Art of Uncertainty

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When painter Vick Vercauteren made the move from the San Francisco Bay area to Florida seven years ago, it provoked a change both in her work and her lifestyle. First, the lifestyle: She bought a house in Bradenton’s Village of the Arts. “I could never afford to do that in California,” she says. Pride of […]


When painter Vick Vercauteren made the move from the San Francisco Bay area to Florida seven years ago, it provoked a change both in her work and her lifestyle.

First, the lifestyle: She bought a house in Bradenton’s Village of the Arts. “I could never afford to do that in California,” she says. Pride of home ownership aside, though, her new place was small, just 700 square feet. So the scale of her images quickly changed from the sometimes six-feet-wide canvases of California to smaller ones here. She began to try out new media, too.

“I had used oil paint for over 20 years,” says Vercauteren (her last name comes from her Belgian ancestors). “But with the climate in Florida and a house without air conditioning, that’s no longer feasible for many months of the year. So I’m investigating acrylics and mixed media. I tend to work multiple canvases at once, often in a series.”

The themes of the work have changed with her move to Florida, too, but she hasn’t adopted the sunshine-inflected palette you might expect. “Living in Florida, seeing hurricane patterns on TV, one becomes aware of how transient the idea of having a roof over your head really can be,” Vercauteren explains. “The language of the weather fascinates me, too; my all-time favorite is the ‘Cone of Uncertainty’ to describe the possible path of a hurricane. Don’t we all live in a cone of uncertainty? Everything is always in a state of flux.”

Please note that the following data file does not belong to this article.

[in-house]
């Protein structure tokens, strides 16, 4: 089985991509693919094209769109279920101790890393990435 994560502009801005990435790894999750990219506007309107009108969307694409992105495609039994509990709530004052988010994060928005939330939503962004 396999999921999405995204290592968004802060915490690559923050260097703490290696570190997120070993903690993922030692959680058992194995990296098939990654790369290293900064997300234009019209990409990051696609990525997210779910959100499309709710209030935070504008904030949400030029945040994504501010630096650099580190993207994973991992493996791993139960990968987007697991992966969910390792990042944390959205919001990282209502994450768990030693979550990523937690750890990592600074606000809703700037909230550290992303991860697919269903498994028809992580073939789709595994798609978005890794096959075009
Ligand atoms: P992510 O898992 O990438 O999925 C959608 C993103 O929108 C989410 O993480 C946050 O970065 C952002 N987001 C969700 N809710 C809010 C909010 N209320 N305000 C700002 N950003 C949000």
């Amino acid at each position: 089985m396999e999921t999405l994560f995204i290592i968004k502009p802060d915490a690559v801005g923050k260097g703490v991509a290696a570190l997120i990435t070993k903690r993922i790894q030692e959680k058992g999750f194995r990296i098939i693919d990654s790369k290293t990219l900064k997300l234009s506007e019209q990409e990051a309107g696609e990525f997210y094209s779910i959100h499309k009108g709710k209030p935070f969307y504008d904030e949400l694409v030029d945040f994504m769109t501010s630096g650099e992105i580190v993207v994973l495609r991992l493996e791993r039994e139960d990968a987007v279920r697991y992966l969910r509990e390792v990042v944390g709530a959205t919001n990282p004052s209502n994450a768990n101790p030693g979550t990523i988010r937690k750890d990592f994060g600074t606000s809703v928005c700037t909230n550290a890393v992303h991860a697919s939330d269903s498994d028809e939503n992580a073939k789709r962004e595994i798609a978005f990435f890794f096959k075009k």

In addition to images of churning, black-on-black storm clouds and dramatic horizontal lightning, you’ll also see dwellings being dragged out to sea or otherwise imperiled. But as a primarily abstract painter, Vercauteren says, “I know that viewers of my work bring to it the sum of their own experiences. What resonates with a viewer may not be the same thing that resonates with me, and that’s OK.”

Vercauteren has received grants from the State of Florida Division of Cultural Affairs and Change, Inc. (funded by the Robert Rauschenberg estate). Her work has shown in numerous galleries around the country; she’s represented here by the new Kathleen Bernhardt Gallery in the Rosemary District and is part of a group show currently on view at St. Petersburg’s Donna Gordon Gallery through March 3. For more information about her work, call (941) 744-0162 or go to absolute-arts.com/portfolios.

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